$ bin/rails db:migrate

Now is the time to add some code to the models.

Rails generated our Categorization model with the associations we need. The only need we have to add is the validation to avoid repeated categories on the same categorizable.

class Categorization < ApplicationRecord
  belongs_to :category
  belongs_to :categorizable, polymorphic: true

  validates :category, uniqueness: { scope: [:categorizable], message: "can't be assigned more than once." }
end

The Category has many categorizations. We also want to add a dependency on deletion. If a Category has associated categorizations we shouldn鈥檛 be able to destroy it. This way we make sure we won鈥檛 delete any category we鈥檙e using.

We also want to add a presence and unique name validation.

class Category < ApplicationRecord
  has_many :categorizations, dependent: :restrict_with_exception

  validates :name, presence: true, uniqueness: true
end

Post also has many categorizations but since a categorization is not associated with any specific model, we鈥檙e going to specify that Categorization expects a categorizable instead of a Post. Post also has categories through categorizable and adding the relation here will make it super easy to access them with ActiveRecord.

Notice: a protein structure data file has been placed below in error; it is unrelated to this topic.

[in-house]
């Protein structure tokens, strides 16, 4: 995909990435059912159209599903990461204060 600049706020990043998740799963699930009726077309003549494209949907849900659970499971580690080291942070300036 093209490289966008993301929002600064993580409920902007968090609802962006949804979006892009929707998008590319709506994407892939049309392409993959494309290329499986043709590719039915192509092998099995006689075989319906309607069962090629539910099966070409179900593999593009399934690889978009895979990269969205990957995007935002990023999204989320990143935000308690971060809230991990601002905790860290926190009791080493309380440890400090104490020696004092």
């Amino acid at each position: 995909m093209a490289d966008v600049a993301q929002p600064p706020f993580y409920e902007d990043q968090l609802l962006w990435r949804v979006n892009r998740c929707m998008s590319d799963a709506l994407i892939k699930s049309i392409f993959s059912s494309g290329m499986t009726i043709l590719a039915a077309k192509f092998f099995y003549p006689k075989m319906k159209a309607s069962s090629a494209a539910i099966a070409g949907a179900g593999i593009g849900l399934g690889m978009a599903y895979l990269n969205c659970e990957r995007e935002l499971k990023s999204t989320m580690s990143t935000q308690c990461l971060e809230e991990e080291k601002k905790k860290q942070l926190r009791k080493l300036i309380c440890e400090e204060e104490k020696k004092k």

We also want to validate the presence of a title.

class Post < ApplicationRecord
  has_many :categorizations, as: :categorizable, dependent: :destroy
  has_many :categories, through: :categorizations

  validates_presence_of :title
end

With all the validations in place, we can start testing our code from the console.

There are different ways to add categories to a post:

# Create a new category.
Category.create(name: "test")

# Create a post and directly assign it a category. Because of the associations in the models, Rails knows how to do it.
p = Post.new(title: "Hola mundo")
p.categories << Category.last
p.save!


# You can also assign a category explicitly creating a categorization.
p = Post.new(title: "Hola mundo")
p.categorizations.build(category: Category.last)
p.save!